Abstract

http://ssrn.com/abstract=1008366
 
 

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Intellectual Property, the Immigration Backlog, and a Reverse Brain-Drain: America's New Immigrant Entrepreneurs, Part III


Vivek Wadhwa


Center for Entrepreneurship and Research Commercialization, Pratt School of Engineering; Stanford University - Arthur & Toni Rembe Rock Center for Corporate Governance

Guillermina Jasso


New York University (NYU) - Department of Sociology; Institute for the Study of Labor (IZA)

Ben A. Rissing


Massachusetts Institute of Technology (MIT) - Behavioral Policy Science (BPS)

G. Gereffi


Duke University - Department of Sociology - Director, Center on Globalization, Governance & Competitiveness

Richard B. Freeman


National Bureau of Economic Research (NBER); University of Edinburgh - School of Social and Political Studies; Harvard University; London School of Economics & Political Science (LSE) - Centre for Economic Performance (CEP)

August 22, 2007


Abstract:     
The founders of the United States considered intellectual property worthy of a special place in the Constitution - "To promote the Progress of Science and useful Arts, by securing for limited Times to Authors and Inventors the exclusive Right to their respective Writings and Discoveries." In today's knowledge-based economy, capturing value from intellectual capital and knowledge-based assets has gained even more importance. Global competition is no longer for the control of raw materials, but for this productive knowledge.

This paper is the third in a series of studies focusing on immigrants' contributions to the competitiveness of the U.S. economy. Earlier research revealed a dramatic increase in the contributions of foreign nationals to U.S. intellectual property over an eight-year period. In this paper, we offer a more refined measure of this change and seek to explain this increase with an analysis of the immigrant-visa backlog for skilled workers. The key finding from this research is that the number of skilled workers waiting for visas is significantly larger than the number that can be admitted to the United States. This imbalance creates the potential for a sizeable reverse brain-drain from the United States to the skilled workers' home countries.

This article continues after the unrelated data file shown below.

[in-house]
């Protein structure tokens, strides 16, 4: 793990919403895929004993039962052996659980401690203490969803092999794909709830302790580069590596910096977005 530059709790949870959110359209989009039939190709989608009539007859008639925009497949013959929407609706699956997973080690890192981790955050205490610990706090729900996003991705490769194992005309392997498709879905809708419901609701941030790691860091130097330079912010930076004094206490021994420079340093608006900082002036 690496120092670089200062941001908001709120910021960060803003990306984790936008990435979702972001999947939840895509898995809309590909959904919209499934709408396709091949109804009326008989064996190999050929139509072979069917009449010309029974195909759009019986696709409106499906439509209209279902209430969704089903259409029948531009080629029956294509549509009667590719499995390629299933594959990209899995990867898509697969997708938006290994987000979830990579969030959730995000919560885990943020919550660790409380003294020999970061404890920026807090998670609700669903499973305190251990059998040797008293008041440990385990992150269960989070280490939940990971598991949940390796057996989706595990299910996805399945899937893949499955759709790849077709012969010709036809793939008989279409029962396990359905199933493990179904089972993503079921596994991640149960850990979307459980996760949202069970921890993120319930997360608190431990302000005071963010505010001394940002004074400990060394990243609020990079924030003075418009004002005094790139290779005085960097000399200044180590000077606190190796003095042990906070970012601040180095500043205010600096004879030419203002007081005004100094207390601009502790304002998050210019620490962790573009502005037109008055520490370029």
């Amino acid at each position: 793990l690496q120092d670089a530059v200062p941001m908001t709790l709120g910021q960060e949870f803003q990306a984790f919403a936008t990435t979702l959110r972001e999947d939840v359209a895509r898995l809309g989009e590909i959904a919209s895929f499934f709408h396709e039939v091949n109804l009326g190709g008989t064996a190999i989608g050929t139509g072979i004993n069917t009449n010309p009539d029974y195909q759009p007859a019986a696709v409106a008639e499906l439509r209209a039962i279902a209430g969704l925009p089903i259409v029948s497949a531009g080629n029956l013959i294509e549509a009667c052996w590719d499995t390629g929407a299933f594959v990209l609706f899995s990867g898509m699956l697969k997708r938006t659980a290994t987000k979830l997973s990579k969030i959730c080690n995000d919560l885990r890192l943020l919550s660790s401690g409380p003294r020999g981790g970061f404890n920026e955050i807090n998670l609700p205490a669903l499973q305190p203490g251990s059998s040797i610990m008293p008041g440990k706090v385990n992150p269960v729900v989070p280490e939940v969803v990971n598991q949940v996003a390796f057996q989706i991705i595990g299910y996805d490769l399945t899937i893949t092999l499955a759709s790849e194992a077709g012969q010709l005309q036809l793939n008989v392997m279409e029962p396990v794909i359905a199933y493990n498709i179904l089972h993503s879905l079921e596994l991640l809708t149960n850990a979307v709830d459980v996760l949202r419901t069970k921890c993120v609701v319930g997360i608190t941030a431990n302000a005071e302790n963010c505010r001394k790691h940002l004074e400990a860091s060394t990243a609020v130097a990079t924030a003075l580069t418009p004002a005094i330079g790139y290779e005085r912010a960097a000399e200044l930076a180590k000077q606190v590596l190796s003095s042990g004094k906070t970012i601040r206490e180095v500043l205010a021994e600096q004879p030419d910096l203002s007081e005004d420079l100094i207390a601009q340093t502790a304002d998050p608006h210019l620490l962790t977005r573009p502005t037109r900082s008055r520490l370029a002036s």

Number of Pages in PDF File: 44

Keywords: entrepreneur, immigrant, competitiveness, intellectual property

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Date posted: August 22, 2007 ; Last revised: February 23, 2014

Suggested Citation

Wadhwa, Vivek and Jasso, Guillermina and Rissing, Ben A. and Gereffi, G. and Freeman, Richard B., Intellectual Property, the Immigration Backlog, and a Reverse Brain-Drain: America's New Immigrant Entrepreneurs, Part III (August 22, 2007). Available at SSRN: http://ssrn.com/abstract=1008366 or http://dx.doi.org/10.2139/ssrn.1008366

Contact Information

Vivek Wadhwa (Contact Author)
Center for Entrepreneurship and Research Commercialization, Pratt School of Engineering ( email )
Durham, NC 27708
United States
Stanford University - Arthur & Toni Rembe Rock Center for Corporate Governance ( email )
Crown Quadrangle 559 Nathan Ab
Stanford, CA 94305-8610
United States
Guillermina Jasso
New York University (NYU) - Department of Sociology ( email )
295 Lafayette Street, 4th Floor
New York, NY 10012-9605
United States
212-998-8368 (Phone)
212-995-4140 (Fax)
Institute for the Study of Labor (IZA)
P.O. Box 7240
Bonn, D-53072
Germany
Ben A. Rissing
Massachusetts Institute of Technology (MIT) - Behavioral Policy Science (BPS) ( email )
Cambridge, MA
United States
Gary Gereffi
Duke University - Department of Sociology - Director, Center on Globalization, Governance & Competitiveness ( email )
Box 90088
Durham, NC 27708-0204
United States
919-660-5880 (Phone)
919-684-2855 (Fax)
Richard B. Freeman
National Bureau of Economic Research (NBER) ( email )
1050 Massachusetts Avenue
Cambridge, MA 02138
United States
617-868-3900 (Phone)
617-868-2742 (Fax)
University of Edinburgh - School of Social and Political Studies ( email )
Adam Ferguson Building
George Square
Edinburgh EH8 9LL
United Kingdom
Harvard University ( email )
Littauer Center
Cambridge, MA 02138
United States
617-868-3900 (Phone)
London School of Economics & Political Science (LSE) - Centre for Economic Performance (CEP) ( email )
Houghton Street
London WC2A 2AE
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